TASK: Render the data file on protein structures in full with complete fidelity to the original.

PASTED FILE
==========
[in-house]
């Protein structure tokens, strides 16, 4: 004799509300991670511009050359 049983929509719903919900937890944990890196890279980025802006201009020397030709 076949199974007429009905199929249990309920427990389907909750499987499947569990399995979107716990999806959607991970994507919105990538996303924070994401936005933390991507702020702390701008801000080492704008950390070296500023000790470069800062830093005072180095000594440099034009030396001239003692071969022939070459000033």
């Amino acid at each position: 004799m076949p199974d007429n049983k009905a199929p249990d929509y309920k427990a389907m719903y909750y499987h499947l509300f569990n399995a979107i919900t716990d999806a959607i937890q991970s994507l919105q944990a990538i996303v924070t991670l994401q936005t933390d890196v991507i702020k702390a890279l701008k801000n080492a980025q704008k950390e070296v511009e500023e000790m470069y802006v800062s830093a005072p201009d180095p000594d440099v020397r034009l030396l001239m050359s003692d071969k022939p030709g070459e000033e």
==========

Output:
[in-house]
């Protein structure tokens, strides 16, 4: 004799509300991670511009050359 049983929509719903919900937890944990890196890279980025802006201009020397030709 076949199974007429009905199929249990309920427990389907909750499987499947569990399995979107716990999806959607991970994507919105990538996303924070994401936005933390991507702020702390701008801000080492704008950390070296500023000790470069800062830093005072180095000594440099034009030396001239003692071969022939070459000033």
């Amino acid at each position: 004799m076949p199974d007429n049983k009905a199929p249990d929509y309920k427990a389907m719903y909750y499987h499947l509300f569990n399995a979107i919900t716990d999806a959607i937890q991970s994507l919105q944990a990538i996303v924070t991670l994401q936005t933390d890196v991507i702020k702390a890279l701008k801000n080492a980025q704008k950390e070296v511009e500023e000790m470069y802006v800062s830093a005072p201009d180095p000594d440099v020397r034009l030396l001239m050359s003692d071969k022939p030709g070459e000033e």